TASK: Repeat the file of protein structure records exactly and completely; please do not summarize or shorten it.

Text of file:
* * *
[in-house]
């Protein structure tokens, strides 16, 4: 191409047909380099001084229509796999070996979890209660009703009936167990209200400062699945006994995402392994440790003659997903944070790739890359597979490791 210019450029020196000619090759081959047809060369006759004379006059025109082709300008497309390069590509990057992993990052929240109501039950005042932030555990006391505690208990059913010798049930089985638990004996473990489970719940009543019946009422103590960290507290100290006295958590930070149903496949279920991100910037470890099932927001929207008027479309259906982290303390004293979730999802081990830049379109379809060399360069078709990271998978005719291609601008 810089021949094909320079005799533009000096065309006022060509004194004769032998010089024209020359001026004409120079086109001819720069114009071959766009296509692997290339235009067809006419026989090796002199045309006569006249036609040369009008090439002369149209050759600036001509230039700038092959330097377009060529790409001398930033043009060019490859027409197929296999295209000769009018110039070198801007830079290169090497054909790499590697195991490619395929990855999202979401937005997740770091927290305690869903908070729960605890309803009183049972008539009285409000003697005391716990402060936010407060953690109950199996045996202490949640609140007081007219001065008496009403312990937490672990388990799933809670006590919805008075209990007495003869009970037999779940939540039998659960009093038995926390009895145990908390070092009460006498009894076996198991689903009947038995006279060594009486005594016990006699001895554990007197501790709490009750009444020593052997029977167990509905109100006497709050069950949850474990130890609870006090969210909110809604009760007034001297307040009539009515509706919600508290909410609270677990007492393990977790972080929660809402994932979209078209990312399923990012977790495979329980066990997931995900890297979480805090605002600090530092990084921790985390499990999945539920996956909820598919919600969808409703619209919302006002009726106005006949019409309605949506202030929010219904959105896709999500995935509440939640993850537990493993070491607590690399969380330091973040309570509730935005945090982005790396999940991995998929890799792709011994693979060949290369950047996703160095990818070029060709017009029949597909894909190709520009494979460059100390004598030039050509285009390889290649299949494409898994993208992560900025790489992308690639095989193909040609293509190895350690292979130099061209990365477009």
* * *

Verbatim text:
[in-house]
């Protein structure tokens, strides 16, 4: 191409047909380099001084229509796999070996979890209660009703009936167990209200400062699945006994995402392994440790003659997903944070790739890359597979490791 210019450029020196000619090759081959047809060369006759004379006059025109082709300008497309390069590509990057992993990052929240109501039950005042932030555990006391505690208990059913010798049930089985638990004996473990489970719940009543019946009422103590960290507290100290006295958590930070149903496949279920991100910037470890099932927001929207008027479309259906982290303390004293979730999802081990830049379109379809060399360069078709990271998978005719291609601008 810089021949094909320079005799533009000096065309006022060509004194004769032998010089024209020359001026004409120079086109001819720069114009071959766009296509692997290339235009067809006419026989090796002199045309006569006249036609040369009008090439002369149209050759600036001509230039700038092959330097377009060529790409001398930033043009060019490859027409197929296999295209000769009018110039070198801007830079290169090497054909790499590697195991490619395929990855999202979401937005997740770091927290305690869903908070729960605890309803009183049972008539009285409000003697005391716990402060936010407060953690109950199996045996202490949640609140007081007219001065008496009403312990937490672990388990799933809670006590919805008075209990007495003869009970037999779940939540039998659960009093038995926390009895145990908390070092009460006498009894076996198991689903009947038995006279060594009486005594016990006699001895554990007197501790709490009750009444020593052997029977167990509905109100006497709050069950949850474990130890609870006090969210909110809604009760007034001297307040009539009515509706919600508290909410609270677990007492393990977790972080929660809402994932979209078209990312399923990012977790495979329980066990997931995900890297979480805090605002600090530092990084921790985390499990999945539920996956909820598919919600969808409703619209919302006002009726106005006949019409309605949506202030929010219904959105896709999500995935509440939640993850537990493993070491607590690399969380330091973040309570509730935005945090982005790396999940991995998929890799792709011994693979060949290369950047996703160095990818070029060709017009029949597909894909190709520009494979460059100390004598030039050509285009390889290649299949494409898994993208992560900025790489992308690639095989193909040609293509190895350690292979130099061209990365477009």